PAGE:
The opening day of Canadian Music Week saw heated discussion on who should pay for losses incurred by record companies due to piracy, with many suggesting Internet service providers are central to a solution.

A standing-room only crowd watched a group of international experts, as well as an executive from telecommunications giant Rogers Communications Inc. and the head of the Canadian Association of Songwriters, debate the merits of either placing a tariff on all IPS and mobile accounts, or forcing ISPs to pay for pirated music that crosses their networks. The SAC, led by its president, Eddie Schwartz, put forward a proposal in December that said a $5 levy should be placed on each Canadian mobile and broadband internet connection. That money would then be used to pay music organizations for losses incurred due to piracy, and would essentially make file sharing legal in the country.

Schwartz said it has been almost 10 years since the launch of Napster and that members of his organization have been devastated by illegal downloading.

"We sat on the sidelines," he said. "We come to this party rather late."

Mario Bouchard, general counsel for the Canadian Copyright Board, said while he prefers a "market-based solution," he added after the panel that the government could amend current laws to make ISPs liable for all pirated material that is transferred on their networks.

Michael McCarty, president of EMI Music Publishing's Canadian operations who was in the audience for the debate, sided with Bouchard.

"One way to be sure the ISPs come to the table and are open to discussion is to make them liable for what goes on their networks," McCarty said.

But Ken Thompson, director of copyright law for Rogers Communications, said the tariff solution was unworkable and it was too easy to make the ISPs a scapegoat for all the failures of the music industry. A levy could also violate international trade treaties, he added.


In other new:

-- Jim Balsillie, co-CEO of Blackberry giant Research In Motion Ltd., kicked off Canadian Music Week with the announcement of a partnership called DipDive, a social networking platform created by Will.i.am, a member of the Black Eyed Peas. The move is designed to take RIM, based in Waterloo, Ont., deeper into contact with social networking.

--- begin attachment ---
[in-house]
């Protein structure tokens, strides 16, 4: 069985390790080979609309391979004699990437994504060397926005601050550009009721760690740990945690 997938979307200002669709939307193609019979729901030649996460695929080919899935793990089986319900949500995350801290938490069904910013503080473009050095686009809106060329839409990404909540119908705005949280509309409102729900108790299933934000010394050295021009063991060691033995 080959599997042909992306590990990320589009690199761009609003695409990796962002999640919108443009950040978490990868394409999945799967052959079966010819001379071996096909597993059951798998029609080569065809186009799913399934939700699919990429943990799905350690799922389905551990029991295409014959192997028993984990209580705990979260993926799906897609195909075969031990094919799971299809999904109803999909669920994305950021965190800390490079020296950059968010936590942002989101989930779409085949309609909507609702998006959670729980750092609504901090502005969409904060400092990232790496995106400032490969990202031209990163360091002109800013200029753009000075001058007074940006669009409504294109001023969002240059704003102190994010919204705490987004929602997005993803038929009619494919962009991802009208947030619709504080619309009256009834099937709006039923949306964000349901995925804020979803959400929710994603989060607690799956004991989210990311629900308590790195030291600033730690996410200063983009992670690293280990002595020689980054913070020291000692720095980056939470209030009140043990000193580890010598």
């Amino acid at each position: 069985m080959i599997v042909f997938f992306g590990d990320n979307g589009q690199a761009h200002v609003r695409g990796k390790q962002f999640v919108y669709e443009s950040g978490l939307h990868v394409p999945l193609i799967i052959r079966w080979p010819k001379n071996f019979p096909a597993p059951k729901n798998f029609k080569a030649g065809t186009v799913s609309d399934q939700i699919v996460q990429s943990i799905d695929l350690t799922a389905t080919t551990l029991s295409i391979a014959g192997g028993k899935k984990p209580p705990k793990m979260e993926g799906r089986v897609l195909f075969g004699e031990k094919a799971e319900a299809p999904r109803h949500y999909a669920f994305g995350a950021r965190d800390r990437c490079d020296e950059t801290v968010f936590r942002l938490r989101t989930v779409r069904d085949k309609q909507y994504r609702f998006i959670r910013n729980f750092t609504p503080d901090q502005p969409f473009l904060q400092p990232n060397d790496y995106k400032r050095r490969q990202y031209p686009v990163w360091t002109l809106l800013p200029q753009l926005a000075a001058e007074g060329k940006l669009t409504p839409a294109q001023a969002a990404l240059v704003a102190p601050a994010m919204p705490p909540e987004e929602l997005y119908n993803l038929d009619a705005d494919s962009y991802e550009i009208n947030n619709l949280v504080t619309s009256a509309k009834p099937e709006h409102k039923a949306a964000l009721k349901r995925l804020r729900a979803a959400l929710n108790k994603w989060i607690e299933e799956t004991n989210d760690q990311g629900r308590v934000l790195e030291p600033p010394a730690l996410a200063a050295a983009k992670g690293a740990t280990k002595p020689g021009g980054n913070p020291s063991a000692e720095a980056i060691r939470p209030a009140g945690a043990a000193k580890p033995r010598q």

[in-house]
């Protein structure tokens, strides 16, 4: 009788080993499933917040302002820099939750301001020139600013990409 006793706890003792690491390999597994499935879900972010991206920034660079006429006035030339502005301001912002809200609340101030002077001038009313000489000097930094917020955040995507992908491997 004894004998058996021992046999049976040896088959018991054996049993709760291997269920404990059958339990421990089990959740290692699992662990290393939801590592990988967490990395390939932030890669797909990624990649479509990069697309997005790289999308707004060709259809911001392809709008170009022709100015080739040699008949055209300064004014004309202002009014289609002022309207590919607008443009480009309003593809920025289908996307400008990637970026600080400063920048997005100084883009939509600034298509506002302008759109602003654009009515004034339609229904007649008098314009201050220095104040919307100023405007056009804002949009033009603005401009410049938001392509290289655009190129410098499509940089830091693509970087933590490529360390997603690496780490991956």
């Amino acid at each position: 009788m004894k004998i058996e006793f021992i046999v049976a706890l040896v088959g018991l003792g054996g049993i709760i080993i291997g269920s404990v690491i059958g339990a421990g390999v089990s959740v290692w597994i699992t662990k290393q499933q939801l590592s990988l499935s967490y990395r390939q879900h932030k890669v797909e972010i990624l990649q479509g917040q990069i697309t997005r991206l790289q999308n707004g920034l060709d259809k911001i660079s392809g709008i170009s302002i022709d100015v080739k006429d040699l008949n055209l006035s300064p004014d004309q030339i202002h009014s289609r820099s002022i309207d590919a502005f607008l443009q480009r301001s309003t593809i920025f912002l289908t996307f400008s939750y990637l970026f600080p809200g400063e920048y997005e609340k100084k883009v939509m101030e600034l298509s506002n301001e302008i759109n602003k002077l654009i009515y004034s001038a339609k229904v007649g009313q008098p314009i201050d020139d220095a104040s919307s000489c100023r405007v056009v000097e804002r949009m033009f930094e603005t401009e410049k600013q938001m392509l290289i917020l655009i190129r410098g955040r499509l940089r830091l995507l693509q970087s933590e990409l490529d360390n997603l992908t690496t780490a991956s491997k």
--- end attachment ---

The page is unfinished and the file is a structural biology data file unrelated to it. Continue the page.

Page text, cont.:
"It defies categorization, but it will be categorized in a few months," Balsillie told the audience.

Some pundits in attendance at the conference saw the move as a means for RIM to move further into the consumer market, and defend itself from Apple's iPhone.

Balsillie added that RIM expects to launch other entertainment-based applications for the Blackberry, noting the company is regularly approached with partnership opportunities.


-- In a state of the Canadian industry, Chris Muratore, Director of Retail Relations and Research Services for Nielsen Entertainment, said while retail music sales are down 13% for the first two months of 2008, digital sales continue to surge. Digital album sales in the year are up 83% from the same period in 2007, and in the first two months of the year digital album sales have accounted for 10% of overall sales. Digital track sales are up 58% with an expectation of 40 million tracks being sold over the Internet and mobile phones over the course of the year.

Muratore pointed out Quebec lags well behind Canada in terms of digital sales, accounting for 29% of overall physical sales across the country, but only 10% of digital sales.


-- Nettwerk founder Terry McBride and Canadian Idol producer John Brunton are being elected into the Canadian music hall of fame at a ceremony that is part of the Canadian Music Industry Awards.